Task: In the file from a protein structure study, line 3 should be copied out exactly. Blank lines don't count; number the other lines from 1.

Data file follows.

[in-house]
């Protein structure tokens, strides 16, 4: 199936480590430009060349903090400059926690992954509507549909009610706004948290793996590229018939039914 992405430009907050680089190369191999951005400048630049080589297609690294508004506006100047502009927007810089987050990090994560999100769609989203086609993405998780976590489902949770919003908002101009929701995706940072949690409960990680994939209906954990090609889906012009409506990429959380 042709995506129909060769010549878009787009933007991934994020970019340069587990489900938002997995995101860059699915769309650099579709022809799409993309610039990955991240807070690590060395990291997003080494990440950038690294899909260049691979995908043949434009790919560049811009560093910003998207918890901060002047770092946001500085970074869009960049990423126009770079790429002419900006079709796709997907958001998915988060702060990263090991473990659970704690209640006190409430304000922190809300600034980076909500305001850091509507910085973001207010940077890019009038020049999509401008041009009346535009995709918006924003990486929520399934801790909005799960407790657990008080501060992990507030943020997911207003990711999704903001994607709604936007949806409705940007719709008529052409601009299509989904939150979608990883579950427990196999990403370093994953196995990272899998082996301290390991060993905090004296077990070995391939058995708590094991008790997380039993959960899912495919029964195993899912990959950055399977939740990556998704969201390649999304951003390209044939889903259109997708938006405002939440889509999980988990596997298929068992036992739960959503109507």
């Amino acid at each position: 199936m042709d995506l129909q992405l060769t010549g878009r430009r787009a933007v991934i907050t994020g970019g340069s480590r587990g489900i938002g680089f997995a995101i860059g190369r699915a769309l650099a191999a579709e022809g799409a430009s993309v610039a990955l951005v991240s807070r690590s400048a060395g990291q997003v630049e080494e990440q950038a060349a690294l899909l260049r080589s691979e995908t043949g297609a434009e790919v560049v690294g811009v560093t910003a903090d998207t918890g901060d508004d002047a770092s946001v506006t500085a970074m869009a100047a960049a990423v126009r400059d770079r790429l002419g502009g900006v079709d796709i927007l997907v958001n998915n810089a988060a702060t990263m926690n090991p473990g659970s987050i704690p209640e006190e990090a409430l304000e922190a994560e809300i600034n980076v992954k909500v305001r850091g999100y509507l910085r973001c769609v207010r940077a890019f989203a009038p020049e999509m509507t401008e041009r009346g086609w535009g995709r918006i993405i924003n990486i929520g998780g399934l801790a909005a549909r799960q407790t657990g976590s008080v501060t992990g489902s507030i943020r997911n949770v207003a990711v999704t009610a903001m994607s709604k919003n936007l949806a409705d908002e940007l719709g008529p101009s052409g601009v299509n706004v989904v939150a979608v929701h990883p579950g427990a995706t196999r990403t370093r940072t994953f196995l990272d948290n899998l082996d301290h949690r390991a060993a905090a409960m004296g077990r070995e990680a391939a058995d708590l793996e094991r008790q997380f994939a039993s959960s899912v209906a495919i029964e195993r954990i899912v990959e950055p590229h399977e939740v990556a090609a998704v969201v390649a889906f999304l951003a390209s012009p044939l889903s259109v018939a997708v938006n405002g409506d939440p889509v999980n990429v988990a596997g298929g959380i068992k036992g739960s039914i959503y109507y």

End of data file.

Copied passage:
């Amino acid at each position: 199936m042709d995506l129909q992405l060769t010549g878009r430009r787009a933007v991934i907050t994020g970019g340069s480590r587990g489900i938002g680089f997995a995101i860059g190369r699915a769309l650099a191999a579709e022809g799409a430009s993309v610039a990955l951005v991240s807070r690590s400048a060395g990291q997003v630049e080494e990440q950038a060349a690294l899909l260049r080589s691979e995908t043949g297609a434009e790919v560049v690294g811009v560093t910003a903090d998207t918890g901060d508004d002047a770092s946001v506006t500085a970074m869009a100047a960049a990423v126009r400059d770079r790429l002419g502009g900006v079709d796709i927007l997907v958001n998915n810089a988060a702060t990263m926690n090991p473990g659970s987050i704690p209640e006190e990090a409430l304000e922190a994560e809300i600034n980076v992954k909500v305001r850091g999100y509507l910085r973001c769609v207010r940077a890019f989203a009038p020049e999509m509507t401008e041009r009346g086609w535009g995709r918006i993405i924003n990486i929520g998780g399934l801790a909005a549909r799960q407790t657990g976590s008080v501060t992990g489902s507030i943020r997911n949770v207003a990711v999704t009610a903001m994607s709604k919003n936007l949806a409705d908002e940007l719709g008529p101009s052409g601009v299509n706004v989904v939150a979608v929701h990883p579950g427990a995706t196999r990403t370093r940072t994953f196995l990272d948290n899998l082996d301290h949690r390991a060993a905090a409960m004296g077990r070995e990680a391939a058995d708590l793996e094991r008790q997380f994939a039993s959960s899912v209906a495919i029964e195993r954990i899912v990959e950055p590229h399977e939740v990556a090609a998704v969201v390649a889906f999304l951003a390209s012009p044939l889903s259109v018939a997708v938006n405002g409506d939440p889509v999980n990429v988990a596997g298929g959380i068992k036992g739960s039914i959503y109507y």